One 50-minute, 212 F cooking cycle in a dry electrical multicooker decontaminates an N95 respirator without chemicals and without jeopardizing the filtering or fit. Credit: Chamteut Oh
” We developed a chamber in my aerosol-testing laboratory particularly to look at the purification of the N95 respirators, and determined particles going through it,” Verma said. “The respirators kept their filtration capacity of more than 95% and kept their fit, still appropriately seated on the users face, even after 20 cycles of decontamination in the electric cooker.”
The University of Illinois, Urbana-Champaign study discovered that 50 minutes of dry heat in an electrical cooker, such as a rice cooker or Instant Pot, decontaminated N95 respirators inside and out while maintaining their purification and fit. This could make it possible for users to safely reuse limited materials of the respirators, originally planned to be one-time-use products.
Reference: “Dry Heat as a Decontamination Method for N95 Respirator Reuse” by Chamteut Oh, Elbashir Araud, Joseph V. Puthussery, Hezi Bai, Gemma G. Clark, Leyi Wang, Vishal Verma and Thanh H. Nguyen, 15 July 2020, Environmental Science & & Technology Letters.DOI: 10.1021/ acs.estlett.0 c00534.
A towel keeps the respirator from touching the heating element on the bottom of the cooker. Credit: Chamteut Oh
The scientists assumed that dry heat might be a method to fulfill all three requirements– decontamination, purification and fit– without needing special preparation or leaving any chemical residue. They also desired to find a technique that would be commonly accessible for people in your home. They decided to test an electrical cooker, a type of device many individuals have in their kitchens.
The researchers produced a video (embedded below) showing the technique. They note that the heat needs to be dry heat– no water contributed to the cooker, the temperature level must be maintained at 100 degrees Celsius for 50 minutes and a little towel need to cover the bottom of the cooker to keep any part of the respirator from entering direct contact with the heating element. However, multiple masks can be stacked to fit inside the cooker at the very same time, Nguyen stated.
The Environmental Protection Agency and the U.S. Department of Agriculture supported this work.
Professor Helen Nguyen. Credit: L. Brian Stauffer
High need throughout the COVID-19 pandemic has produced extreme lacks for health care providers and other important employees, triggering a look for imaginative approaches to sanitization.
” There are lots of different ways to sanitize something, but many of them will damage the filtering or the fit of an N95 respirator,” Verma said. “Any sanitation approach would need to decontaminate all surfaces of the respirator, but equally crucial is keeping the filtration effectiveness and the fit of the respirator to the face of the user. The researchers assumed that dry heat may be a method to meet all 3 requirements– purification, decontamination and fit– without needing special preparation or leaving any chemical residue. They note that the heat needs to be dry heat– no water included to the cooker, the temperature ought to be maintained at 100 degrees Celsius for 50 minutes and a little towel need to cover the bottom of the cooker to keep any part of the respirator from coming into direct contact with the heating element. Multiple masks can be stacked to fit inside the cooker at the same time, Nguyen stated.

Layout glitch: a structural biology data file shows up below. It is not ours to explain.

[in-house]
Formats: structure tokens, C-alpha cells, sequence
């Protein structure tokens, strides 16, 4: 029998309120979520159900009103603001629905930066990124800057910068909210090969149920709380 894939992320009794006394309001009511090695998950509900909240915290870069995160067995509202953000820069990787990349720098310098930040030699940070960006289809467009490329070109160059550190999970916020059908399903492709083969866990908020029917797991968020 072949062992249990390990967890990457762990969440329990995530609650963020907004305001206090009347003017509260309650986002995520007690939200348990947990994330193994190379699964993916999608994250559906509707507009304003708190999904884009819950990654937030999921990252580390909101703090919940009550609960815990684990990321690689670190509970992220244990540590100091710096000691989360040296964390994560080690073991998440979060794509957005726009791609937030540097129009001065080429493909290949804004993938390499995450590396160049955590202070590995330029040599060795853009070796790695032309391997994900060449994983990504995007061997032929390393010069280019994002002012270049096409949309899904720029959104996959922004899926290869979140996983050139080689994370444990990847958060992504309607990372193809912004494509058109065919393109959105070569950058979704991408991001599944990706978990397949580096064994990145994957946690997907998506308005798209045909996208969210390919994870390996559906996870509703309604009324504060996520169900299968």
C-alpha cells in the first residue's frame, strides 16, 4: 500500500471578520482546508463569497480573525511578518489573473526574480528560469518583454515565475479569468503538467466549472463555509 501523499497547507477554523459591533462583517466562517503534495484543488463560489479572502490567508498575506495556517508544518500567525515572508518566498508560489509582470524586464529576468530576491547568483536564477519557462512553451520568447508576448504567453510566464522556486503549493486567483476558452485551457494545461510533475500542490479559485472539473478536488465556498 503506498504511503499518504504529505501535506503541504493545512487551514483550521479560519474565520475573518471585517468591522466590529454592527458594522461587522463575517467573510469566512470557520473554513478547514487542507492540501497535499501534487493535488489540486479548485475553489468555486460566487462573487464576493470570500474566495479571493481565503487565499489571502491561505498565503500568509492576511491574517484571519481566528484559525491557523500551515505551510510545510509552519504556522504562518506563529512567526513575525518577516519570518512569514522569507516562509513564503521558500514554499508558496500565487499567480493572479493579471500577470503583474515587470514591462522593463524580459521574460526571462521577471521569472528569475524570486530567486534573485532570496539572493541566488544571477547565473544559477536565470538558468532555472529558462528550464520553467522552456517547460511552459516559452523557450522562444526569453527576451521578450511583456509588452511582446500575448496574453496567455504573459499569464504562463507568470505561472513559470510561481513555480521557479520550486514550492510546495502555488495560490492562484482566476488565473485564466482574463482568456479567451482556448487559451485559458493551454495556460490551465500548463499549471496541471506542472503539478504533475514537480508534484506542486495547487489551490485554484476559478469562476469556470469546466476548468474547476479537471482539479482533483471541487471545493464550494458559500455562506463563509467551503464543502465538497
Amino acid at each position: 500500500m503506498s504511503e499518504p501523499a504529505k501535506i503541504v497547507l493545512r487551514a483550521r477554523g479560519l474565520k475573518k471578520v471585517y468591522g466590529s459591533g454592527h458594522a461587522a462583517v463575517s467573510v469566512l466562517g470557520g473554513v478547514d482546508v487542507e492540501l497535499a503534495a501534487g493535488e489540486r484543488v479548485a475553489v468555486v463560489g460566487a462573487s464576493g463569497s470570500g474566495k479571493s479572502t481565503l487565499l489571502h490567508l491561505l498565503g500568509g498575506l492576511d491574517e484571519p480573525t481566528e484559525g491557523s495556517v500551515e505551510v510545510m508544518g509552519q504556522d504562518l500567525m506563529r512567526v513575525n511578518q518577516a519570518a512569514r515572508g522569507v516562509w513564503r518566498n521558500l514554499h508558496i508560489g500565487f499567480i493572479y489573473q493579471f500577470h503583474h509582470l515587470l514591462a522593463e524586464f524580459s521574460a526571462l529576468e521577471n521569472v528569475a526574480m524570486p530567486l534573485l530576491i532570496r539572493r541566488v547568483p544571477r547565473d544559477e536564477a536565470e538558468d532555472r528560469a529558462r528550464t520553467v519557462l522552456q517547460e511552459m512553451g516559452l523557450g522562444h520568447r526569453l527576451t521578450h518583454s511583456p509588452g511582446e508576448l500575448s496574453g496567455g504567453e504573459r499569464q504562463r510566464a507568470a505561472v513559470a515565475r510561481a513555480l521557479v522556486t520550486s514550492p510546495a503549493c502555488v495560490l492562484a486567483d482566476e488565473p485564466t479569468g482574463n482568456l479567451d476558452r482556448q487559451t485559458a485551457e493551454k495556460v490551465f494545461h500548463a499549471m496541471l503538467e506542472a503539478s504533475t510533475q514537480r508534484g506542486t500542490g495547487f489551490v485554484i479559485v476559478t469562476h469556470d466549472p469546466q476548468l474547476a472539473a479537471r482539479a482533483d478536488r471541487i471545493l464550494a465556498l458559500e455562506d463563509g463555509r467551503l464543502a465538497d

They confirmed that one cooking cycle, which keeps the contents of the cooker at around 100 degrees Celsius or 212 Fahrenheit for 50 minutes, decontaminated the masks, inside and out, from four different classes of infection, including a coronavirus– and did so better than ultraviolet light. Then, they tested the filtration and fit.
Owners of electric multicookers may have the ability to include another use to its list of functions, a new research study suggests: sanitization of N95 respirator masks.
Led by ecological and civil engineering teachers Thanh “Helen” Nguyen and Vishal Verma, the scientists released their findings in the journal Environmental Science and Technology Letters.
” A cloth mask or surgical mask safeguards others from droplets the user may expel, but a respirator mask protects the wearer by filtering out smaller sized particles that might bring the infection,” Nguyen said.
” There are numerous various ways to decontaminate something, however most of them will damage the filtration or the fit of an N95 respirator,” Verma stated. “Any sanitation method would require to decontaminate all surface areas of the respirator, however equally essential is preserving the filtration effectiveness and the fit of the respirator to the face of the user. Otherwise, it will not use the best defense.”
The researchers see prospective for the electric-cooker method to be helpful for health care employees and first responders, specifically those in smaller centers or health centers that do not have access to massive heat sanitization equipment. In addition, it may be beneficial for others who might have an N95 respirator in the house– for instance, from a pre-pandemic home-improvement job– and wish to reuse it, Nguyen stated.
N95 respirator masks are the gold standard of personal protective equipment that protect the user versus air-borne droplets and particles, such as the coronavirus that triggers COVID-19.